By Danny Schechter
New York, New York: Sound the bugle! Get the press to march along; we are going to war.
Enemies r 'us, and for a long time with the killing of bin Laden, a Jihadi fatigue had set in. With the apparent shriveling up of the Al Qaeda menace, America's threat-defining and refining machinery was somewhat adrift. What had been so simple, turned too complex to fuse into one soundbite.
Former Intelligence official Thomas Fingar, now of Stanford University, describes his own frustration in finding out what US policy priorities should be in national intelligence. He asked his colleagues to share the threats they worried about. He was soon inundated.
"When I was given responsibility for the process known as the National Intelligence Priorities Framework, almost 2300 issues had been assigned priorities higher than zero, " he explained. "My first instruction was, "Reduce the number."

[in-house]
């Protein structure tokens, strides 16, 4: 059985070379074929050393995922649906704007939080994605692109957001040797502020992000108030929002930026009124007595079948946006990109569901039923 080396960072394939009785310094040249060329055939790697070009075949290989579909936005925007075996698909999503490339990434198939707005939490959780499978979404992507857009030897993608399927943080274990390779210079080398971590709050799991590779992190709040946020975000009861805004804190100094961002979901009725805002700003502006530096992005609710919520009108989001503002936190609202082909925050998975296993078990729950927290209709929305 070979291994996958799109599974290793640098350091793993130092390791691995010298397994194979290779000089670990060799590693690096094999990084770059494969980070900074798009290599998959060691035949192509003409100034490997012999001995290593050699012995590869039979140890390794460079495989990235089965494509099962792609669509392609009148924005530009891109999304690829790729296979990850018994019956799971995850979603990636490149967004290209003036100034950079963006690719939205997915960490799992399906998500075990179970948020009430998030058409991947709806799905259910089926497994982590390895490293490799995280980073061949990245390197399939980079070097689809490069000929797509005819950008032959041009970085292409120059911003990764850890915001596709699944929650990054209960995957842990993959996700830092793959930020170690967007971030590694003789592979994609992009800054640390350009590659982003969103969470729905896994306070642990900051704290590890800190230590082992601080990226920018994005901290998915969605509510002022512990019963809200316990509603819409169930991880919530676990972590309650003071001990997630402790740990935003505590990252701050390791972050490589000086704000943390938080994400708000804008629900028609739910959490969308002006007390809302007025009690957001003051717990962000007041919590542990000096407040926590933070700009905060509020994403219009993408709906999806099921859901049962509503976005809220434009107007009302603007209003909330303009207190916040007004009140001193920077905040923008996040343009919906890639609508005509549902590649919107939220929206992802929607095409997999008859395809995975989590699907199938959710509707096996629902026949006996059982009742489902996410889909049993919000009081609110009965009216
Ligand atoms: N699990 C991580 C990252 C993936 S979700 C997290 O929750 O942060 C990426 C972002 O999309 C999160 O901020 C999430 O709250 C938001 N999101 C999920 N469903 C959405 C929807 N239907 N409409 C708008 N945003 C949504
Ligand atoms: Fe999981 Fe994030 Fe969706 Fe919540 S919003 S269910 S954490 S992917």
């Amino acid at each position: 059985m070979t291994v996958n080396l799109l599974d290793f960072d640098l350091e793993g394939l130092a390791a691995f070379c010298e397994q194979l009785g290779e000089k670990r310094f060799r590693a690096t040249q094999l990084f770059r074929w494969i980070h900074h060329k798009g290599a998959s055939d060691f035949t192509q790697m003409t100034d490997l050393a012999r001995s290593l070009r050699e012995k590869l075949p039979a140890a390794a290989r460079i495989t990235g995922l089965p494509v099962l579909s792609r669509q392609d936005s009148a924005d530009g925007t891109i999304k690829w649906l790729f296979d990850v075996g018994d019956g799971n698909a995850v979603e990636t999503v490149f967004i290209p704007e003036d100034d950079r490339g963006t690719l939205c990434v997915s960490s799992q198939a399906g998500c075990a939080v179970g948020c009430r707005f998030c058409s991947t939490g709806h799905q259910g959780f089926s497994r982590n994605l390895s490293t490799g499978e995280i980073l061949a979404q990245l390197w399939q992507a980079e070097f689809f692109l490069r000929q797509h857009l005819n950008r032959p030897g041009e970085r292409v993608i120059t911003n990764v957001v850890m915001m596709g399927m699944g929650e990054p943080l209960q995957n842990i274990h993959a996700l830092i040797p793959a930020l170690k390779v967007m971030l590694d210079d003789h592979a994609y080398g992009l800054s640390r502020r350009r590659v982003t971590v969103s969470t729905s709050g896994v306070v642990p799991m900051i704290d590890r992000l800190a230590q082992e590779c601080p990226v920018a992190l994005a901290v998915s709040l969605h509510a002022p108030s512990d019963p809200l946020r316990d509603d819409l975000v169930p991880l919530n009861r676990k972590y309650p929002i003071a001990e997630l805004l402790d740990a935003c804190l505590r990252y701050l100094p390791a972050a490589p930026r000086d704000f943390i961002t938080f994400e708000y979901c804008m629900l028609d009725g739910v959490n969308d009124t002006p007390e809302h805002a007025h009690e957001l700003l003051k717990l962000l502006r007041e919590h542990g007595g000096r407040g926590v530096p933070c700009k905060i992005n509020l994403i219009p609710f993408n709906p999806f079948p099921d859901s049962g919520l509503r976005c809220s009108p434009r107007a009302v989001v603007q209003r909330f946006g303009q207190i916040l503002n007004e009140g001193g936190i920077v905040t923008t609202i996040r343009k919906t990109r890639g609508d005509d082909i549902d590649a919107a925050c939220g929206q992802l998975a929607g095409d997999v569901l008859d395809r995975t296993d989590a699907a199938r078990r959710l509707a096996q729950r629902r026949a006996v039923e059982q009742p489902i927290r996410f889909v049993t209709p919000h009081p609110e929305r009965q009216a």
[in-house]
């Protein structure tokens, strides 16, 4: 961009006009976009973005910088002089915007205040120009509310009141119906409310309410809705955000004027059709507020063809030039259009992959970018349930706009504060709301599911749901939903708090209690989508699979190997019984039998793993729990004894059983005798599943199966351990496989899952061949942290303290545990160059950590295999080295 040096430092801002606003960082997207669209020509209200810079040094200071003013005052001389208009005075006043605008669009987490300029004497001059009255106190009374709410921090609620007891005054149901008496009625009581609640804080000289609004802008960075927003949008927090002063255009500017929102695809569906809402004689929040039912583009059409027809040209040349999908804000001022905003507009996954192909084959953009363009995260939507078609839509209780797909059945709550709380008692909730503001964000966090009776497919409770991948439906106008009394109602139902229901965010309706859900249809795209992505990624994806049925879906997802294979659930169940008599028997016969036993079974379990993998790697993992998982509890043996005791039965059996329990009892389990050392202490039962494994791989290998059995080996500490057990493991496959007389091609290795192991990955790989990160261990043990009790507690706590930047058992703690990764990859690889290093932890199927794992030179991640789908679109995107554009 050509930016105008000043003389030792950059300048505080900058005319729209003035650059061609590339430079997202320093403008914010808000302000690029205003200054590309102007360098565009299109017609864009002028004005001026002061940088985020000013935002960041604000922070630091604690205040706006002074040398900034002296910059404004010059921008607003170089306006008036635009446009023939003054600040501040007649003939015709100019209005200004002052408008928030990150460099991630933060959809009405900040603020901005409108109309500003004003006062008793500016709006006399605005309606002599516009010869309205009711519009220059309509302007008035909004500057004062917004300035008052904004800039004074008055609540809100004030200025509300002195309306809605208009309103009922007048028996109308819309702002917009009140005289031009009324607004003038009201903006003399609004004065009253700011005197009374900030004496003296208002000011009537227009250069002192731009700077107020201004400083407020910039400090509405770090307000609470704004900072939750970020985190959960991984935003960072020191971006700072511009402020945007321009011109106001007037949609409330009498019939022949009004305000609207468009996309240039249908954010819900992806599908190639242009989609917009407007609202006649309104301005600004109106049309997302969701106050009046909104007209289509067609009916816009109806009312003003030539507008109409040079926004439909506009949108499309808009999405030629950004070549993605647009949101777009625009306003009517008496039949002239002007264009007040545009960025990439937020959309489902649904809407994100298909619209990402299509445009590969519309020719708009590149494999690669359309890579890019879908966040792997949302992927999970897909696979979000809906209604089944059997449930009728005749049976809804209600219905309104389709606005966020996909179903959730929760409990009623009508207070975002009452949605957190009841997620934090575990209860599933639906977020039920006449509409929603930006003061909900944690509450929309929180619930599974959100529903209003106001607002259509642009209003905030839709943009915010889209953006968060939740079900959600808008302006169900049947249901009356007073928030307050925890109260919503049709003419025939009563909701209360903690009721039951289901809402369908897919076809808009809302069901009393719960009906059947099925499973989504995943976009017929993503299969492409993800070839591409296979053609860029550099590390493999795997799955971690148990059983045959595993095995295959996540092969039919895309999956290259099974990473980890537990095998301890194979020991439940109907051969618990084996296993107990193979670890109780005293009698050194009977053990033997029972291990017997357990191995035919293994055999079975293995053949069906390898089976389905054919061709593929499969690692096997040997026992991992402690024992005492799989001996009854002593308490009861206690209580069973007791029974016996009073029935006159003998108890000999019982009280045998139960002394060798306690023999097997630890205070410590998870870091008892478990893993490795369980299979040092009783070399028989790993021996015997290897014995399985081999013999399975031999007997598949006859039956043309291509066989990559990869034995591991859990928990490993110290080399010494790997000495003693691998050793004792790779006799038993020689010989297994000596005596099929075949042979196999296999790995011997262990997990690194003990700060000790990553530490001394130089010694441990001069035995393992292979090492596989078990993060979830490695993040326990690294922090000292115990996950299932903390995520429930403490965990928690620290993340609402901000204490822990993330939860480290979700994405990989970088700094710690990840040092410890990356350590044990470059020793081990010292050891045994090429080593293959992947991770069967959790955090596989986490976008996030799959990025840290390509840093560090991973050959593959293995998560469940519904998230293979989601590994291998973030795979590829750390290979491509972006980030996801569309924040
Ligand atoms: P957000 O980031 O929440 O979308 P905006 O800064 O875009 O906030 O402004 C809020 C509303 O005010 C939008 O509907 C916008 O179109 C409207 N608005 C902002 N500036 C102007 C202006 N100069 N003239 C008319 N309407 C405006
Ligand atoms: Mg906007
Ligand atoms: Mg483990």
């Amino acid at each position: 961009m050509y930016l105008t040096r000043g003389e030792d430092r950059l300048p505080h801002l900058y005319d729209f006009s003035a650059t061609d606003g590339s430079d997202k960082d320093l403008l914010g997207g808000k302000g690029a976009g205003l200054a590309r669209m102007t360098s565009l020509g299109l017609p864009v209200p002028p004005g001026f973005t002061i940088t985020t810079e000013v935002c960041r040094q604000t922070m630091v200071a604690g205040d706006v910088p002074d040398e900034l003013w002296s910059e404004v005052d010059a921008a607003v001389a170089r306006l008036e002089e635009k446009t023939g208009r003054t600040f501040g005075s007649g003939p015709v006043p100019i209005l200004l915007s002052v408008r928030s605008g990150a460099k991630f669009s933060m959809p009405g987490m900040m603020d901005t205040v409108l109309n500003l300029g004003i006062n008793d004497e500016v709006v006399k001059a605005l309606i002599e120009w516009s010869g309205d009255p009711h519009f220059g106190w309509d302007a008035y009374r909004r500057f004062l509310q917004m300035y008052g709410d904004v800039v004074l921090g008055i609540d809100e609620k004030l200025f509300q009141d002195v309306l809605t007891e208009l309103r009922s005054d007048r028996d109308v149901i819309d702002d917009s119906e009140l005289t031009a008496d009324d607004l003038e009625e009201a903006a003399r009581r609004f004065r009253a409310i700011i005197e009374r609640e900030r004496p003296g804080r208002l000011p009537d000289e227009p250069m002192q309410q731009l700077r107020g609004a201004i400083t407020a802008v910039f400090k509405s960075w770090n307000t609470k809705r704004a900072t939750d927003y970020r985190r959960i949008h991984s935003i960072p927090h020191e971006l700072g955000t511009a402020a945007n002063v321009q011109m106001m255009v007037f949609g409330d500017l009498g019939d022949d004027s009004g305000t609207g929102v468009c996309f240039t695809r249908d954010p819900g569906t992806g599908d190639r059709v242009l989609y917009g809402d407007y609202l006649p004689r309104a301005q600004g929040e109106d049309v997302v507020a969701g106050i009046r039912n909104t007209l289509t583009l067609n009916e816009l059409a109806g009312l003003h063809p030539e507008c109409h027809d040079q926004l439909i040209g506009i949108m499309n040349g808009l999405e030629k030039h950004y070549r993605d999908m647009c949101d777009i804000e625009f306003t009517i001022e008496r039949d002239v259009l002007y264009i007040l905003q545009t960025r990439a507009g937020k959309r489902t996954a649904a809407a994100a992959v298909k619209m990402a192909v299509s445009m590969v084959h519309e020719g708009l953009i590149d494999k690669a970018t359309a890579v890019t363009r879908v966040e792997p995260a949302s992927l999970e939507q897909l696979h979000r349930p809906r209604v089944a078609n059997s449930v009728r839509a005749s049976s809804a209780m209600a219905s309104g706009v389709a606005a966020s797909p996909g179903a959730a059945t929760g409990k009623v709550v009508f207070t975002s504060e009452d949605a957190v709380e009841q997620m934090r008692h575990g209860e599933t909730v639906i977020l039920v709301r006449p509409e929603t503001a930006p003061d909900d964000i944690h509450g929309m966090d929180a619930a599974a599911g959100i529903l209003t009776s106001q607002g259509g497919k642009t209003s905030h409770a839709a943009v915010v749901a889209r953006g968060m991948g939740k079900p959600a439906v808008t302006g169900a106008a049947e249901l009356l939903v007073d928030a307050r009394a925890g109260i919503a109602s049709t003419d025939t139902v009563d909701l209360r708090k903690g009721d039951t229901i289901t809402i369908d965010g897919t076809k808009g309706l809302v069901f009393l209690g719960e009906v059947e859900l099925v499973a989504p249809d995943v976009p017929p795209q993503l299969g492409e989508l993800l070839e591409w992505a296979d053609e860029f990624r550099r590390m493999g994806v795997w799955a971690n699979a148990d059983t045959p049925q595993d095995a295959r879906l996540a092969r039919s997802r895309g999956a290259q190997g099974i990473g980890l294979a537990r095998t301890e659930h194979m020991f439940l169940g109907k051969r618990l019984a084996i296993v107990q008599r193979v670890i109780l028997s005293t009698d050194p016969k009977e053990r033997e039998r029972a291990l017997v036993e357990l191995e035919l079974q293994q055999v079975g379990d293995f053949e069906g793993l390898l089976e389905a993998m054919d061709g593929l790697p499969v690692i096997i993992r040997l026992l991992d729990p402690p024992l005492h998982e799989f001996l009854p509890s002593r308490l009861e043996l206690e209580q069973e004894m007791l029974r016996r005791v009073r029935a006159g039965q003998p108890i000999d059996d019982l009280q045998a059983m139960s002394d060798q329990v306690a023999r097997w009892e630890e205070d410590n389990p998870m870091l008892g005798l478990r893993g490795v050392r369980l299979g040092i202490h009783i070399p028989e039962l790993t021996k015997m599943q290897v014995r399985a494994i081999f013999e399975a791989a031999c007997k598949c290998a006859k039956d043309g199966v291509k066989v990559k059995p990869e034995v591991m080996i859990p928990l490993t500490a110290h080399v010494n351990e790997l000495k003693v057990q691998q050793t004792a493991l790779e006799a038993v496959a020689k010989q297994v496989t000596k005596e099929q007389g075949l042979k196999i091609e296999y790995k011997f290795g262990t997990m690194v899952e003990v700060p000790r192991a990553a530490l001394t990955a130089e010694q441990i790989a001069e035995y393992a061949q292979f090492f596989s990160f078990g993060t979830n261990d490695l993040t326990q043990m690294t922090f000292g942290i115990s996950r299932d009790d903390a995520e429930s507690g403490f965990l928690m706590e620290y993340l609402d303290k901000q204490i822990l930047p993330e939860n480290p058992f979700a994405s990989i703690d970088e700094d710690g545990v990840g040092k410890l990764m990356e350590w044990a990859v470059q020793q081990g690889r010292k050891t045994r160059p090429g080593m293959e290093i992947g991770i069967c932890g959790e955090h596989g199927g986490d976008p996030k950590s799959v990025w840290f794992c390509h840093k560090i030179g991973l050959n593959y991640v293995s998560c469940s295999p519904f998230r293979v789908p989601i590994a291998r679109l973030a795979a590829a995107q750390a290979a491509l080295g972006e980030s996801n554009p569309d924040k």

He knew they needed only one bad-ass enemy to focus fears and attract appropriations to fight. He had too many threats to respond to. They had to go.
Now, he and the Administration have that new bad guy.
Political scientist/analyst Michael Brenner says Washington is in an ISIS panic:
"The grotesque beheading of James Foley is stirring passions in Washington policy circles. From the highest levels of the Obama administration to the media pundits, emotions are flaring over what the United States should/could do. The act in itself has changed nothing insofar as IS' threat to the United States and its significance for Middle East politics are concerned. It is the mood that has been transformed. Irresistible impulse is displacing cool deliberation. The flood of commentary, as usual, reveals little in the way of rigorous logic but much in the way of disjointed thinking and unchecked emotion."